Ugly Duckling (1939)

UGLY DUCKLING (1939)
Article 5359 by Dave Sindelar
Date: 1-31-2017
Directed by Jack Cutting and Clyde Geronimi
Voice cast unknown
Country: USA
What it is: Fairy tale adaptation

A duck couple is shocked when one of their hatchlings doesn’t look or sound like the others, and soon the little guy is abandoned and left to find his way through the world.

This is Disney plying the whimsy trade here, and though I prefer my cartoons more comical, this has a few moments. My favorites include the reaction of the father and mother ducks to the discovery of the different-looking offspring (let’s just say that domestic bliss is not attained), and the scene where the hatchling thinks he’s found companionship with a decoy duck. There are no talking animals in the usual sense here, which is not to say they don’t communicate; the ducks do have something of a “quack” language that sounds like Donald Duck without recognizable words. That does, however, leave us in a strange position as far as the fantastic content goes; though we can’t quite call them anthropomorphic, the animals are given certain recognizable human emotions, but admittedly, that’s very light as far as fantastic content goes. It’s been a while since I’ve read the original story, but I don’t think this short follows it; the ending is certainly different from how I remember it.

Untamed Mistress (1956)

UNTAMED MISTRESS (1956)
Article 5204 by Dave Sindelar
Date: 7-13-2016
Directed by Ron Ormond and Allan Nixon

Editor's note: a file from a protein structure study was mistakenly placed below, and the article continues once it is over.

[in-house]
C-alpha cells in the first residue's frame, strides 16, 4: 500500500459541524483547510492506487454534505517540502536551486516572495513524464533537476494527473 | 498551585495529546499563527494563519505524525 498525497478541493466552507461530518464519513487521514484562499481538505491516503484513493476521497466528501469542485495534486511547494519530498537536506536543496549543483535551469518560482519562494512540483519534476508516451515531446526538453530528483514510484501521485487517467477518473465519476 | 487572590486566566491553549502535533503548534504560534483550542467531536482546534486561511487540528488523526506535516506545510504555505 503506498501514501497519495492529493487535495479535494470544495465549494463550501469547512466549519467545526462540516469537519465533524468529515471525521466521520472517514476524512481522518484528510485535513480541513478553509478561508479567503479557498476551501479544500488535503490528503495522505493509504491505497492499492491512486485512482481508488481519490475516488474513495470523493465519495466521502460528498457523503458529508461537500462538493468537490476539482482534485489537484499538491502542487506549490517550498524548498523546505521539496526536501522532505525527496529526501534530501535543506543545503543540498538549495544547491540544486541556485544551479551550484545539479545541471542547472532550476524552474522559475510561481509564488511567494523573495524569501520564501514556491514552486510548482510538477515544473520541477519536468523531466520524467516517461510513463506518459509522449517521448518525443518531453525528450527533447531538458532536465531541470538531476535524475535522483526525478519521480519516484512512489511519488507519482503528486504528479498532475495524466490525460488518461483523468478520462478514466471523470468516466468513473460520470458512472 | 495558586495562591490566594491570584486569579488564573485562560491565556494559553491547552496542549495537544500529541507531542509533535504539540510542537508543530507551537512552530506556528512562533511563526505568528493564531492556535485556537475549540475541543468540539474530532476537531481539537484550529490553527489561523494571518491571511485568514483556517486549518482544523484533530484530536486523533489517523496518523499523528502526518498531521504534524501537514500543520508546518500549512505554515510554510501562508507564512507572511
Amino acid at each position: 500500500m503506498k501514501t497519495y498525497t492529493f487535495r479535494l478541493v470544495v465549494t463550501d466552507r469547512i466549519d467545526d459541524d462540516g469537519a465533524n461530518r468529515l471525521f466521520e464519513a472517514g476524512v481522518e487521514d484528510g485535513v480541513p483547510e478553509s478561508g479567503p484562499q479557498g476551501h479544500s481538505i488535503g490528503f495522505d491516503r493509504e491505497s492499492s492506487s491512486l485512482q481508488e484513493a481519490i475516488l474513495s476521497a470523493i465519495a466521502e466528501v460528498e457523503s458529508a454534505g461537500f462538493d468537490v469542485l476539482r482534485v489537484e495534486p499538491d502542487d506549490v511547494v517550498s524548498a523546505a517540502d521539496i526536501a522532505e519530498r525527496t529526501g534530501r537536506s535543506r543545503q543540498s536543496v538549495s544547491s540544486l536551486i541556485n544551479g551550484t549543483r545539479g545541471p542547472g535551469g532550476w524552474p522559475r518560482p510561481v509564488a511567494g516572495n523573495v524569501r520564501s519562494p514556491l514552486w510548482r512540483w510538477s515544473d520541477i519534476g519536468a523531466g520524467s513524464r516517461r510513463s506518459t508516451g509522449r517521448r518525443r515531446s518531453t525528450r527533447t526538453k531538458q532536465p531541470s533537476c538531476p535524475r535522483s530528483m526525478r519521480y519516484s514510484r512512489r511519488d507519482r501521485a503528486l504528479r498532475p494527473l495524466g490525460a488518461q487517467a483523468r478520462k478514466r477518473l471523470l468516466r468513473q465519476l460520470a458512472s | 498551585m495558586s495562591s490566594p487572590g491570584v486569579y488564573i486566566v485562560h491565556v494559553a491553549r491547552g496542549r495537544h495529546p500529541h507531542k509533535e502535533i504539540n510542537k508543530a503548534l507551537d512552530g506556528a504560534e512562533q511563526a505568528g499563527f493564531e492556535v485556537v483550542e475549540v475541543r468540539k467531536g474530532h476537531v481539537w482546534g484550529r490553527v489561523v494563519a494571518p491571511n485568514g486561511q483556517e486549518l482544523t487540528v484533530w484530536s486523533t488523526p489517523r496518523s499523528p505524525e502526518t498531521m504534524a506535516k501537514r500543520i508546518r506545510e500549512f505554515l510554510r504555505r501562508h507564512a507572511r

Featuring Allan Nixon, Jacqueline Fontaine, Byron Keith
Country: USA
What it is: Bungle in the Jungle

A safari tries to locate a tribe of gorillas. They bring along a woman who was raised by the gorillas and then civilized, but will her return to the jungle cause her to revert to her savage ways?

“The Motion Picture Guide” calls it a horror movie, which is how it got onto my hunt list. To its credit, it does have some talk about a cursed shrunken head and a magic talisman, and though that’s slight as far as fantastic content goes, it’s closer than some other jungle movies. IMDB calls it a drama, which accords the movie more dignity than it really merits. I’m calling it as I see it; it’s a Double-Stuffed Safari-O with a heavy exploitation angle (lots of topless women) that ultimately manifests itself as an inadvertent comedy. Jacqueline Fontaine’s appeal has little to do with her acting abilities, and this is a fairly daring movie for 1956. There’s lots of stock footage incorporated into the movie, and some of it is ridiculous; when the men encounter a native dance in the middle of the jungle, the fact that the dance footage features people watching from tiered bleachers in the background makes us realize they were nowhere near a jungle when this was filmed. Yes, it’s really bad, but it’s also quite funny bad, and I will say the ending is pretty novel for this sort of movie. Incidentally, whoever wrote up the cast list for this movie on IMDB engaged in a bit of editorializing; Allan Nixon is billed as playing “Insipid Hero”.

Up From the Depths (1979)

UP FROM THE DEPTHS (1979)
Article 5140 by Dave Sindelar
Date: 4-26-2016
Directed by Charles B. Griffith
Featuring Sam Bottoms, Susanne Reed, Virgil Frye
Country: USA
What it is: Bottom of the fish barrel

An aquatic man-eating monster threatens people staying at a Hawaiian resort.